Monday, September 23, 2013

The classic Rod Stewart single that almost wasn't released

I heard the 1971 ROD STEWART single "MAGGIE MAY" driving back to work after lunch today.
The classic song's "late September" lyrics and mandolin riff seemed perfectly suited to the sunny autumn day.
Oddly, Stewart himself originally viewed the song as a misfit with few commercial prospects.
Stewart describes "Maggie May" as a "nice-enough song" in "Rod: The Autobiography."
Stewart writes:
"Good little tale. Nice mandolin part, played by Ray Jackson from the folk-rock ground Lindisfarne -- and you don't often hear mandolin on a pop song, but it was a texture I had always loved in folk music."
Stewart didn't consider releasing "Maggie May" as a single.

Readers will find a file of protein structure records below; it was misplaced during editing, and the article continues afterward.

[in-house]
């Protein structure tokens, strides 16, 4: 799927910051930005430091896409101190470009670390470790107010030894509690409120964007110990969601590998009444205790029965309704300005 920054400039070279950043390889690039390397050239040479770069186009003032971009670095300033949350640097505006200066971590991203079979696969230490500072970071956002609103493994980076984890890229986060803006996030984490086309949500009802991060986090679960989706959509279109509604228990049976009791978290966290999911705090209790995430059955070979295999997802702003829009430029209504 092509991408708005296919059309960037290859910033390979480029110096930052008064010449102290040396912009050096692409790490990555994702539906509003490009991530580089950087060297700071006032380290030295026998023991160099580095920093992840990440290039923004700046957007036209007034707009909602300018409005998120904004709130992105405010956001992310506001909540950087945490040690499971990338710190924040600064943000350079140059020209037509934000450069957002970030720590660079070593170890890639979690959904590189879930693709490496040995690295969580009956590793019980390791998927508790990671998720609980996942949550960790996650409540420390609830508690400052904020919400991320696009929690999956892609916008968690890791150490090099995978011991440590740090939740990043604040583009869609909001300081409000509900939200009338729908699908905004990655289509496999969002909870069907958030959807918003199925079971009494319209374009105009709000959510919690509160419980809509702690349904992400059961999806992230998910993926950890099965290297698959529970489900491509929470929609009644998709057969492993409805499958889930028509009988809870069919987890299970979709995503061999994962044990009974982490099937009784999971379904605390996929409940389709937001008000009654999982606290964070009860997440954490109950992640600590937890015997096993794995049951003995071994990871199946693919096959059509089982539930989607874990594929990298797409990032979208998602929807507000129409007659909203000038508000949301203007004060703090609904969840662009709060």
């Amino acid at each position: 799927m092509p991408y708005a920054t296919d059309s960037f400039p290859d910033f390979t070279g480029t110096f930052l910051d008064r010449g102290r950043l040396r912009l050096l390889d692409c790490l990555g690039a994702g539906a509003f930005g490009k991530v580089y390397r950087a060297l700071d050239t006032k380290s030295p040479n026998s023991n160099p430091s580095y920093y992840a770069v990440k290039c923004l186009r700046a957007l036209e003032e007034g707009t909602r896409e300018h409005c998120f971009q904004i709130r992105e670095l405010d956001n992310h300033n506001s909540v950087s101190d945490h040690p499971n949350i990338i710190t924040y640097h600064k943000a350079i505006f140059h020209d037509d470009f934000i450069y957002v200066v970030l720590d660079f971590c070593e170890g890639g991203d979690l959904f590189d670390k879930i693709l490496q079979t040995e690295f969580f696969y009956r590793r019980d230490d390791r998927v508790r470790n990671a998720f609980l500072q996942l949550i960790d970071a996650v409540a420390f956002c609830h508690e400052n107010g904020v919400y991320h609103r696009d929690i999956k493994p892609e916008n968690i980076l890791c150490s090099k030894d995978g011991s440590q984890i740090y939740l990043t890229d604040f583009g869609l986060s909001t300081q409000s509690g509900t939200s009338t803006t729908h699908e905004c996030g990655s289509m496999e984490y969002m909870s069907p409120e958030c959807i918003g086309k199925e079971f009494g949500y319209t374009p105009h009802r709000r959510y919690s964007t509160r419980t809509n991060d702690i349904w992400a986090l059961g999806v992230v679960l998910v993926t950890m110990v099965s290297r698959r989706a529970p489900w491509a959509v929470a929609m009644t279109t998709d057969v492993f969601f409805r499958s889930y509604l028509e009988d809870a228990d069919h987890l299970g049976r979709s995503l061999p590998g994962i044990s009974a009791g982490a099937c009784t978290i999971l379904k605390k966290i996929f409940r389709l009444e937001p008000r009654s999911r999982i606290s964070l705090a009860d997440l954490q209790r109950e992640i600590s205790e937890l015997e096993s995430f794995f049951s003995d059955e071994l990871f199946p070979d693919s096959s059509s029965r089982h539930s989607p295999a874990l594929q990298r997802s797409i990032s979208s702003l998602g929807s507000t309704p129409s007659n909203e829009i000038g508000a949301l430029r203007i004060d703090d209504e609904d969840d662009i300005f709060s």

"Actually, I even wondered for a while about leaving it off the album. It didn't have a chorus. It just had these rambling verses. It didn't really have a hook. How could you hope to have a hit single with a song that was all verse and no chorus and no hook?"
Stewart ended up releasing "Maggie May" as the B side to "Reason to Believe."
Disc jockeys apparently preferred "Maggie May," playing the track so often that the record company reclassified it as the A side.


Post a Comment

<< Home